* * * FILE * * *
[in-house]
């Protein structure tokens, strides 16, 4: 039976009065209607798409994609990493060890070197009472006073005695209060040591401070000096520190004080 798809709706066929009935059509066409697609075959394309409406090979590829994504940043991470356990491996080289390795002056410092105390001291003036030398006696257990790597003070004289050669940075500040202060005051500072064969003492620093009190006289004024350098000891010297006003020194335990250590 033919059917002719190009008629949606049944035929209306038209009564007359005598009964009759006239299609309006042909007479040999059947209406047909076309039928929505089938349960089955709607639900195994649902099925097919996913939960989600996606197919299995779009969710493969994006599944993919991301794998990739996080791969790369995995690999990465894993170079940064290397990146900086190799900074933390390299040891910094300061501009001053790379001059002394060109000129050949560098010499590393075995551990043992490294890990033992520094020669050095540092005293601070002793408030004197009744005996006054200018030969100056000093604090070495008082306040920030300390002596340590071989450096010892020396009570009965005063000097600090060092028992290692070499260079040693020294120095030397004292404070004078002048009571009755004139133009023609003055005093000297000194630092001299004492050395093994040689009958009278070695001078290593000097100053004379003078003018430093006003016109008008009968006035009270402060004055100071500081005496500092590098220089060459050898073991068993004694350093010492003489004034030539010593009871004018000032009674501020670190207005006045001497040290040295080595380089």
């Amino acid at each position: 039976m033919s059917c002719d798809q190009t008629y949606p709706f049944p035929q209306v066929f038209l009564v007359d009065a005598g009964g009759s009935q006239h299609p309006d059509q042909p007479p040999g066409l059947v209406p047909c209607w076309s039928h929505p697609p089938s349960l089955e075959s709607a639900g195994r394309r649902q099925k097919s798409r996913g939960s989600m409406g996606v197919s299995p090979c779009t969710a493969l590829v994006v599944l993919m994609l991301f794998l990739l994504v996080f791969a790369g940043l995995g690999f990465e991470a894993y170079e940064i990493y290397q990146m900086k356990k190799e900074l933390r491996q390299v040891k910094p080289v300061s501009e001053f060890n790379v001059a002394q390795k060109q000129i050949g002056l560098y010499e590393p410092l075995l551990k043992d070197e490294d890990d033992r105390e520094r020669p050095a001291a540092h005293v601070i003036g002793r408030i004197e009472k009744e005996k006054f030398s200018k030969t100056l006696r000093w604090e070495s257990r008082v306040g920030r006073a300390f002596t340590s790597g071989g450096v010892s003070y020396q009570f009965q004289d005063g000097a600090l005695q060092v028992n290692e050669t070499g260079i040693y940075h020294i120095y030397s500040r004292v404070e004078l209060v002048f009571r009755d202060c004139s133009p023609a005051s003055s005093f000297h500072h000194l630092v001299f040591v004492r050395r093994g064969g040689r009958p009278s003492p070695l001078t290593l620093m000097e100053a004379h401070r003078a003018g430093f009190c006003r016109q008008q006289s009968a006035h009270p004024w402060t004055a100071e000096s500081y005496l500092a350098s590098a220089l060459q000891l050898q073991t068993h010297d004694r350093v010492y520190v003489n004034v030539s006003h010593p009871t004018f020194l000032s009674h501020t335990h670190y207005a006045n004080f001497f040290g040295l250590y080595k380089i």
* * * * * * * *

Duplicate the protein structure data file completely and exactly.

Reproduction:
[in-house]
């Protein structure tokens, strides 16, 4: 039976009065209607798409994609990493060890070197009472006073005695209060040591401070000096520190004080 798809709706066929009935059509066409697609075959394309409406090979590829994504940043991470356990491996080289390795002056410092105390001291003036030398006696257990790597003070004289050669940075500040202060005051500072064969003492620093009190006289004024350098000891010297006003020194335990250590 033919059917002719190009008629949606049944035929209306038209009564007359005598009964009759006239299609309006042909007479040999059947209406047909076309039928929505089938349960089955709607639900195994649902099925097919996913939960989600996606197919299995779009969710493969994006599944993919991301794998990739996080791969790369995995690999990465894993170079940064290397990146900086190799900074933390390299040891910094300061501009001053790379001059002394060109000129050949560098010499590393075995551990043992490294890990033992520094020669050095540092005293601070002793408030004197009744005996006054200018030969100056000093604090070495008082306040920030300390002596340590071989450096010892020396009570009965005063000097600090060092028992290692070499260079040693020294120095030397004292404070004078002048009571009755004139133009023609003055005093000297000194630092001299004492050395093994040689009958009278070695001078290593000097100053004379003078003018430093006003016109008008009968006035009270402060004055100071500081005496500092590098220089060459050898073991068993004694350093010492003489004034030539010593009871004018000032009674501020670190207005006045001497040290040295080595380089």
């Amino acid at each position: 039976m033919s059917c002719d798809q190009t008629y949606p709706f049944p035929q209306v066929f038209l009564v007359d009065a005598g009964g009759s009935q006239h299609p309006d059509q042909p007479p040999g066409l059947v209406p047909c209607w076309s039928h929505p697609p089938s349960l089955e075959s709607a639900g195994r394309r649902q099925k097919s798409r996913g939960s989600m409406g996606v197919s299995p090979c779009t969710a493969l590829v994006v599944l993919m994609l991301f794998l990739l994504v996080f791969a790369g940043l995995g690999f990465e991470a894993y170079e940064i990493y290397q990146m900086k356990k190799e900074l933390r491996q390299v040891k910094p080289v300061s501009e001053f060890n790379v001059a002394q390795k060109q000129i050949g002056l560098y010499e590393p410092l075995l551990k043992d070197e490294d890990d033992r105390e520094r020669p050095a001291a540092h005293v601070i003036g002793r408030i004197e009472k009744e005996k006054f030398s200018k030969t100056l006696r000093w604090e070495s257990r008082v306040g920030r006073a300390f002596t340590s790597g071989g450096v010892s003070y020396q009570f009965q004289d005063g000097a600090l005695q060092v028992n290692e050669t070499g260079i040693y940075h020294i120095y030397s500040r004292v404070e004078l209060v002048f009571r009755d202060c004139s133009p023609a005051s003055s005093f000297h500072h000194l630092v001299f040591v004492r050395r093994g064969g040689r009958p009278s003492p070695l001078t290593l620093m000097e100053a004379h401070r003078a003018g430093f009190c006003r016109q008008q006289s009968a006035h009270p004024w402060t004055a100071e000096s500081y005496l500092a350098s590098a220089l060459q000891l050898q073991t068993h010297d004694r350093v010492y520190v003489n004034v030539s006003h010593p009871t004018f020194l000032s009674h501020t335990h670190y207005a006045n004080f001497f040290g040295l250590y080595k380089i």